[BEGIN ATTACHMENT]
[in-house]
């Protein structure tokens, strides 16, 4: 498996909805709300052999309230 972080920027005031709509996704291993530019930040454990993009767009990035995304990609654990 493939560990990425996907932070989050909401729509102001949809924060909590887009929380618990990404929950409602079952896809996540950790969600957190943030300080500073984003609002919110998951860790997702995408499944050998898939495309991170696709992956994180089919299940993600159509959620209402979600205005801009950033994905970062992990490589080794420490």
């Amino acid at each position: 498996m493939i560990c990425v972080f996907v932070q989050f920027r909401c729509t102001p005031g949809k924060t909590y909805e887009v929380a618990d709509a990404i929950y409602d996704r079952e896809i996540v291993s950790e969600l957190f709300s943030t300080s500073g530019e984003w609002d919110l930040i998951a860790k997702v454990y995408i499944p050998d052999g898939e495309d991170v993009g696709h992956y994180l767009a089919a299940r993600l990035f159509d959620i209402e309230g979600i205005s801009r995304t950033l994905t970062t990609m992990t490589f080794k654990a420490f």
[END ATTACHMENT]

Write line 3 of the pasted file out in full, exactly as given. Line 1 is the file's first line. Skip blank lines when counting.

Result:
């Amino acid at each position: 498996m493939i560990c990425v972080f996907v932070q989050f920027r909401c729509t102001p005031g949809k924060t909590y909805e887009v929380a618990d709509a990404i929950y409602d996704r079952e896809i996540v291993s950790e969600l957190f709300s943030t300080s500073g530019e984003w609002d919110l930040i998951a860790k997702v454990y995408i499944p050998d052999g898939e495309d991170v993009g696709h992956y994180l767009a089919a299940r993600l990035f159509d959620i209402e309230g979600i205005s801009r995304t950033l994905t970062t990609m992990t490589f080794k654990a420490f």